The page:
Staff Photo: Jason Braverman Mountain View's Marvin Elam (5) tries to push off Central Gwinnett's Francis Kallon (95) to gain yardage during the game last week.
While they share a Lawrenceville mailing address, Archer and Mountain View aren't exactly geographically close.
It's a 13-mile drive from Archer, southeast of the city, up to Mountain View, which is so far north of Lawrenceville that it borders the Mill Creek district.
Despite that separation, the two schools have become rivals based on their common opening date as Gwinnett County Public Schools in 2009. The rivalry resumes in football Friday when Archer hosts the Bears in a non-region game.
"It is our rival game," Archer head coach Andy Dyer said. "The schools we split from (Grayson, Dacula, Central Gwinnett), there is some rivalry there. But you've got to beat somebody to make it a rivalry. So this game with Archer is a natural rivalry for us because we're both new and both fighting to be successful.
"There are a lot of similarities between our coaching staffs and our programs. We're both starting new and we're just trying to get our feet firmly on the ground."
It also helps that both sides of the rivalry can claim victories.
Mountain View beat Archer 29-22 and 34-0 in two meetings in 2009, while Archer returned the favor with a 17-13 win last season.
"We're living parallel lives in a lot of ways with Archer, sharing a lot of the same things," Mountain View head coach Tim Hardy said. "There's definitely a connection with them, a rivalry, because we've been around the same amount of time. We've played each other a lot already and all of those have been good, close, competitive games."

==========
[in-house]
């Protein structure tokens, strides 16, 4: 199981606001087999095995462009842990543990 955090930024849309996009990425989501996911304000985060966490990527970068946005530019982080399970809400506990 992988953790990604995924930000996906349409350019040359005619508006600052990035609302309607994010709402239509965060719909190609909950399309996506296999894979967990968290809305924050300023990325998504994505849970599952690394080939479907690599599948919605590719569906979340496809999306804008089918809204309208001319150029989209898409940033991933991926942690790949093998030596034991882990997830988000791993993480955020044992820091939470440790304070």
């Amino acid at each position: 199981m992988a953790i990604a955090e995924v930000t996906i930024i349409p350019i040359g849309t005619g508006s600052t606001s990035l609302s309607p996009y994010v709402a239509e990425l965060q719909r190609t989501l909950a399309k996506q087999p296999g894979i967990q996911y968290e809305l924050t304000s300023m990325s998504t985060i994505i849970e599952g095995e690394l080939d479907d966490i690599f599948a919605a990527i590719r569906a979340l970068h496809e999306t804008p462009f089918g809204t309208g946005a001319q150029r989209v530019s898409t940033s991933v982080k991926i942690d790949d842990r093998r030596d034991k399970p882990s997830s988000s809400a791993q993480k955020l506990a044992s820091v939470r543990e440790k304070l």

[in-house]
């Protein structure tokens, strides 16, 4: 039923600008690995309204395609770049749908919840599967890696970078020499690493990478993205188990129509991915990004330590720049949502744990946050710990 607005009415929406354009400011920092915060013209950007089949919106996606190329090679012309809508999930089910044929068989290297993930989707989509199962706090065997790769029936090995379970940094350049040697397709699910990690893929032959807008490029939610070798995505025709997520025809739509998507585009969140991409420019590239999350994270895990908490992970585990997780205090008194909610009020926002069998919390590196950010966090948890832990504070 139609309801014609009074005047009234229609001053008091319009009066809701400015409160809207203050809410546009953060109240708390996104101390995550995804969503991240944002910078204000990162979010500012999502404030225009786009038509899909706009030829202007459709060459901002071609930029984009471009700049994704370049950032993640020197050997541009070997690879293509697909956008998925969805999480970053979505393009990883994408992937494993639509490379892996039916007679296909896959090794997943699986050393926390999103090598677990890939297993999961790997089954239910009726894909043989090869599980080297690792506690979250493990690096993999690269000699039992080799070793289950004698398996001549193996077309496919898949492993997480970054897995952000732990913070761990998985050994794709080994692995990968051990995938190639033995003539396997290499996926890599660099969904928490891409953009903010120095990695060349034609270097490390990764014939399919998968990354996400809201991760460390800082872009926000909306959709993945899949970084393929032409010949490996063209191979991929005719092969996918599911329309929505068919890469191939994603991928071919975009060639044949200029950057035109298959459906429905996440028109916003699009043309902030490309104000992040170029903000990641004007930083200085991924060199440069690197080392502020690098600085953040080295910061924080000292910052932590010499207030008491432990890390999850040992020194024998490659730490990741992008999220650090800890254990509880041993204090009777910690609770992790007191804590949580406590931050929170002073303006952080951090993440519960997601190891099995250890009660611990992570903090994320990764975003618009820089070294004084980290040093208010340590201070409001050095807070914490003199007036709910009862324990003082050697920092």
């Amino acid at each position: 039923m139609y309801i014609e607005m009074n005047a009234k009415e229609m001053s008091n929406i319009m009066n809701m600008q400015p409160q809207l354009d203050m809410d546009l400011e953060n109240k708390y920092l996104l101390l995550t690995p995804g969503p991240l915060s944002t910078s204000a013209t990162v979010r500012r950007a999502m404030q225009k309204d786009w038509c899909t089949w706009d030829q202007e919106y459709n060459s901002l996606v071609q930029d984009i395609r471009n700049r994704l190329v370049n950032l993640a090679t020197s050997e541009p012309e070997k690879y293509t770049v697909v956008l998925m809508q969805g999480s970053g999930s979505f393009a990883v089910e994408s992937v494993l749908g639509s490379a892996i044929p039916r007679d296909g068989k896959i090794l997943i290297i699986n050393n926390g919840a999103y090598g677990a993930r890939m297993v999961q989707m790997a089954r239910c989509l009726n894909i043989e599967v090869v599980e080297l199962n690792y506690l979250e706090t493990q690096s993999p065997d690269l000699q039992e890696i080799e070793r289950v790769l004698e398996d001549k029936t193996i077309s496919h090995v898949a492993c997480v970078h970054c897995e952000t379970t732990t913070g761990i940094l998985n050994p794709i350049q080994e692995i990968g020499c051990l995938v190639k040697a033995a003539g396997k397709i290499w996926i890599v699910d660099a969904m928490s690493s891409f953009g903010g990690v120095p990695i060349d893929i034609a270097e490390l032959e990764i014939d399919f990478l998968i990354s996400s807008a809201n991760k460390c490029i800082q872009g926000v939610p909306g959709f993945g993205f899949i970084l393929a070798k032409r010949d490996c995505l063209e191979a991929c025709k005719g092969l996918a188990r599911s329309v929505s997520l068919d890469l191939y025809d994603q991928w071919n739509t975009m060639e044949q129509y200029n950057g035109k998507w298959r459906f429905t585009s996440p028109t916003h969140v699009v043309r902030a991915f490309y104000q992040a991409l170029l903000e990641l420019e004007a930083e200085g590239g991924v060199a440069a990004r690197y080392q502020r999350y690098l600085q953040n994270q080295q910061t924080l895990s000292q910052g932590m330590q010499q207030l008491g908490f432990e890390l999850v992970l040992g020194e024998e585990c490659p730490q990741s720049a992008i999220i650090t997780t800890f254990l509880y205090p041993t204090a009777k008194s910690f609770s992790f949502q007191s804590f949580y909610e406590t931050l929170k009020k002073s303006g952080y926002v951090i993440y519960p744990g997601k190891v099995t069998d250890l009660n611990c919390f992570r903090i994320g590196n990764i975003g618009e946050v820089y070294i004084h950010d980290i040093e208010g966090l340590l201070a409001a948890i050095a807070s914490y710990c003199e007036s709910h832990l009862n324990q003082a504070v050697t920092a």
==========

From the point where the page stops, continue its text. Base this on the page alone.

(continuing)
In the next chapter of the rivalry, both teams are seeking the season's first win.
Archer lost its opener 28-24 to Duluth in heartbreaking fashion, falling behind before rallying to take a late lead. The Wildcats rebounded with a touchdown to sneak a victory from the young Tigers.
Earnest Alexander (12 rushes for 100 yards), Antonio Riles (caused fumble, fumble recovery) and others played well, but Archer didn't finish like Dyer wanted.
"That was our toughest loss to date, for our kids and for our coaching staff," Dyer said. "Our kids really battled back, fought their tails off and put themselves in a position to win."
Mountain View is in bounce-back mode, too.
The Bears were undone by their own mistakes in a 54-14 loss to Central Gwinnett, mainly with their seven fumbles. Four of those were lost and led directly to quick Central touchdowns. The Black Knights also blocked a punt for an early score to go up 28-0.
But Mountain View's running game, behind Marvin Elam, controlled most of the second quarter and cut the margin to 28-14 at halftime. Joshua Briggman also had a big interception before halftime to set up a scoring drive.
But fumbles on three straight possessions to open the second half turned the game into a lopsided rout.
"So many of our mistakes last week were self-inflicted," Hardy said. "On one level, that's frustrating. On another level, it's encouraging because they were things that we can fix."